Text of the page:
The events and workshops had an impact on me. In our table group discussions, I was able to broaden my way of seeing things related to our topics. It was enlightening to hear different perspectives and viewpoints not just from the other participants but the coaches as well. When someone else had a different opinion we were able to talk it out and understand. Also, some participants from my chapter shared personal experiences that I never knew about and I would have never known that they went through that if they never shared.
One night after playing, we went into Philly and ate cheesesteaks in the park. After that, we split up into groups of five and went on a scavenger hunt throughout Philly. In my group, we were being creative and definitely trying to win. One of the tasks were to find a tattoo that looked like something outside in the city. While doing one of the other tasks at the movie theater, I saw a lady going in with a tattoo of a hand that had water drops dripping off. One of my teammates had a water bottle and we wet my hand and snapped a picture right next to the tattoo. Also, we had to find a police officer, firefighter, or EMT and get them to do a dance off with one of us. We went up to a police officer but he was on duty but referred us to a fire department not too far away. So, we went to the fire department and had a dance off with an EMT, who also had a Mohawk which was also for another task. The scavenger hunt was extremely fun and an event I will never forget.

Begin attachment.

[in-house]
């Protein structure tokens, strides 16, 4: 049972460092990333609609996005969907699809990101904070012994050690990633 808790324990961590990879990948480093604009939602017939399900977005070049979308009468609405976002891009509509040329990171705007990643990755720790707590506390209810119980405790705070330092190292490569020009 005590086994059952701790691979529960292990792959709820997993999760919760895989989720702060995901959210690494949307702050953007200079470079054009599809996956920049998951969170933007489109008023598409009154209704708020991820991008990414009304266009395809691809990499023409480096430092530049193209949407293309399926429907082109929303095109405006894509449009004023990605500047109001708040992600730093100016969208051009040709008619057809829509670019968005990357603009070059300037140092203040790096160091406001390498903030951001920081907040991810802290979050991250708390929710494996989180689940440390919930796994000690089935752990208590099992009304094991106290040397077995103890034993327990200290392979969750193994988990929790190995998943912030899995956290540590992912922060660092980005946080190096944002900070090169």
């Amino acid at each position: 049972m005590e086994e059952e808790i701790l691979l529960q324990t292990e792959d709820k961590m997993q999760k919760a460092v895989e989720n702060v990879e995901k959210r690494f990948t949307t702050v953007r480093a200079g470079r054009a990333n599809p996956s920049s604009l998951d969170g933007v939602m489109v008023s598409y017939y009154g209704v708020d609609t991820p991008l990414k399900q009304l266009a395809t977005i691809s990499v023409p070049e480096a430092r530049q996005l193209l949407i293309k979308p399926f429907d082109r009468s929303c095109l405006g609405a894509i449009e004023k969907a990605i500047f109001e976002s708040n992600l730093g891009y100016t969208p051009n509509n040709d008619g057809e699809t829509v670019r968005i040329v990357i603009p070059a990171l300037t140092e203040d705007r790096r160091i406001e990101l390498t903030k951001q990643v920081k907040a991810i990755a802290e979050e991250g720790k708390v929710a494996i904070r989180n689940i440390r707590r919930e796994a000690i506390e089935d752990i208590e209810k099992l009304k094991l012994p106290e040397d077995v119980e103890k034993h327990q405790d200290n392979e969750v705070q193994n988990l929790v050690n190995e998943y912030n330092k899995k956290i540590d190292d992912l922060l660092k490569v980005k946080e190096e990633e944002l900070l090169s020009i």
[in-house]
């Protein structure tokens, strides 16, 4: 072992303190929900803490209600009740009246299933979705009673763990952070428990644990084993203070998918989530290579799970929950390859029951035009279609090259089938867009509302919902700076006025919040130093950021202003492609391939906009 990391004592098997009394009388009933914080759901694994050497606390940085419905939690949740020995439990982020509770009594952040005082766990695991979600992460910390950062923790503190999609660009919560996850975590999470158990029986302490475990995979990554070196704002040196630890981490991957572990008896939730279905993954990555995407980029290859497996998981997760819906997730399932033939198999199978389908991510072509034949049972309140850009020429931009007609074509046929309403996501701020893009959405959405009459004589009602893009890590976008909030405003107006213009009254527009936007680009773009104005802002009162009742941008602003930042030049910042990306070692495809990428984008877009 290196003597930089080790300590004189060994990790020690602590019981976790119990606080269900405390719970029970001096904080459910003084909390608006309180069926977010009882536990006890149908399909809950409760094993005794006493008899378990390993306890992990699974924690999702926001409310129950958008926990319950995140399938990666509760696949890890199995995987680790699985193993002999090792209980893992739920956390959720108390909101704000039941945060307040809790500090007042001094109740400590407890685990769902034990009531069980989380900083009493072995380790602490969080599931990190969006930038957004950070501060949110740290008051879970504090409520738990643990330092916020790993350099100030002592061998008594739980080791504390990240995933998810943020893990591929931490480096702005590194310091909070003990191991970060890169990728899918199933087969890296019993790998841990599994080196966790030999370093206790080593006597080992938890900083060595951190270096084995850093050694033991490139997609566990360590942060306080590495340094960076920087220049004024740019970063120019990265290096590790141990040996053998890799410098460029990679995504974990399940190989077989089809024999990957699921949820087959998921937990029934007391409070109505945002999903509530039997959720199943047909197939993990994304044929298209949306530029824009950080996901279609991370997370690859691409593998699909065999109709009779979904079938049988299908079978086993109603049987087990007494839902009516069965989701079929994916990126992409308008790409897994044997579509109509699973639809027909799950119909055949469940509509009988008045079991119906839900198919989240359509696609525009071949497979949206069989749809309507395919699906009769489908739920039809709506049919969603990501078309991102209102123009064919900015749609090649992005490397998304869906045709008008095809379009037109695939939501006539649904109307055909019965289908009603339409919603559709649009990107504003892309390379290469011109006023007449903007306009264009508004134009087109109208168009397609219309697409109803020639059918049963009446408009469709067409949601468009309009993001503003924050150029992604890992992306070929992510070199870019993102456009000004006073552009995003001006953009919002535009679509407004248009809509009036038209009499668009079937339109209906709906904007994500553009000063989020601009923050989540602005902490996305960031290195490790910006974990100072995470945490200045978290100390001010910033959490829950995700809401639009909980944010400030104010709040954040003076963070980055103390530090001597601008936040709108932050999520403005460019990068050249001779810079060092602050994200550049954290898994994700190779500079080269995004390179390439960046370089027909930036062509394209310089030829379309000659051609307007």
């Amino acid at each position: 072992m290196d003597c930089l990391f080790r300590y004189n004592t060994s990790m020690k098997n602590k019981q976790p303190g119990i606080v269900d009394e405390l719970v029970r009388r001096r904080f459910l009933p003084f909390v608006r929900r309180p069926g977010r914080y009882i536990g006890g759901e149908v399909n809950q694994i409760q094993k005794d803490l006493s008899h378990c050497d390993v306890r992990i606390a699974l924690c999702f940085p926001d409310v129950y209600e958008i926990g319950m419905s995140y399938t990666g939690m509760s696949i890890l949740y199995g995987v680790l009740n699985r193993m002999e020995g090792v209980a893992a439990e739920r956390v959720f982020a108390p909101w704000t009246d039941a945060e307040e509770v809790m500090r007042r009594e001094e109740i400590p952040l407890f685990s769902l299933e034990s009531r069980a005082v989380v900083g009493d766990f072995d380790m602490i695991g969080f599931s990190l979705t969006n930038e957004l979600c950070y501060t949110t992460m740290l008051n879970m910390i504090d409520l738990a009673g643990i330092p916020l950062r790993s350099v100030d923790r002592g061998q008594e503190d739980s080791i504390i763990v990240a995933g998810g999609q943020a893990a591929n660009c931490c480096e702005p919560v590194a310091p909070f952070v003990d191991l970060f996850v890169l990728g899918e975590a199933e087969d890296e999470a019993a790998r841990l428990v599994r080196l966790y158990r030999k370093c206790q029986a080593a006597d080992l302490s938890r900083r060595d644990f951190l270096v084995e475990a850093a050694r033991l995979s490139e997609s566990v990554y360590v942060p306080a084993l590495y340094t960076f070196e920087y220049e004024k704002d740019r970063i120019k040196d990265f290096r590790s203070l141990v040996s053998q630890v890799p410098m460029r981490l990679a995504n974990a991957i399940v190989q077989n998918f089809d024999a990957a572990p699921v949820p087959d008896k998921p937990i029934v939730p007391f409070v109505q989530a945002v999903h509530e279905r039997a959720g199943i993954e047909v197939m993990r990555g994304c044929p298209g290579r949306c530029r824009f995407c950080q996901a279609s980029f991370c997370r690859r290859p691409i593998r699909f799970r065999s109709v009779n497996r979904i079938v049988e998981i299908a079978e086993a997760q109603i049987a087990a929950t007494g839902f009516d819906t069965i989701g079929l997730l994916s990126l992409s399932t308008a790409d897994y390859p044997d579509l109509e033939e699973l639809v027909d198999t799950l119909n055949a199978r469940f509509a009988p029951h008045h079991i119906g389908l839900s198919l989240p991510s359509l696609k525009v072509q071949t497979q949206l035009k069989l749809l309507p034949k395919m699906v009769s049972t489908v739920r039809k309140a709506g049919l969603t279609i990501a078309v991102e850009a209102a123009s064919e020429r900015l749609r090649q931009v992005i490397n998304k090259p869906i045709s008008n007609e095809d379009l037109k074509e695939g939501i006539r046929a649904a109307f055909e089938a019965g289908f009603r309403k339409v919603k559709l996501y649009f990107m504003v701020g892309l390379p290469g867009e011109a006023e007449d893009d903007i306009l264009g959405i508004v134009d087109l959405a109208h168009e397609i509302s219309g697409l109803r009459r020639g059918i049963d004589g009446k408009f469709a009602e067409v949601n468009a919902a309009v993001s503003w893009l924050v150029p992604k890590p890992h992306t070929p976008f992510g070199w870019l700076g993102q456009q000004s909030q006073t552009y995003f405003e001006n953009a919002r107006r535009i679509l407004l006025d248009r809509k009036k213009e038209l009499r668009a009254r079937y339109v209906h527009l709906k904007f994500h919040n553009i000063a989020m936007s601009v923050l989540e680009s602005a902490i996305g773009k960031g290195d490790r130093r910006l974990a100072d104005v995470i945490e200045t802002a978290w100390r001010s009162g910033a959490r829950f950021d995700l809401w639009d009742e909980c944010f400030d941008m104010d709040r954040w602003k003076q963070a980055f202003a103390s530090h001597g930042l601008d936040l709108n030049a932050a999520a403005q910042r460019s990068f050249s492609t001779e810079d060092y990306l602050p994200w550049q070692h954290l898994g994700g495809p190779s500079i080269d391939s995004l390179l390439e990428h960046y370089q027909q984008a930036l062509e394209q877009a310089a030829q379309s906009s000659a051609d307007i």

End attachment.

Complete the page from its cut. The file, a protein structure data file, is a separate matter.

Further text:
The Game Changers Academy was one like no other. We started each day with RISE workshops that empowered us on social issues occurring in the word, such as racism, privileges, understanding our identity, etc. From there, we would practice golf skills through various workshops before our nine hole round of golf that afternoon. All of the activities were amazing and taught us, as participants, so many new things. It also allowed us to build new friendships with other participants, coaches, and chaperones throughout the nation. It was truly incredible.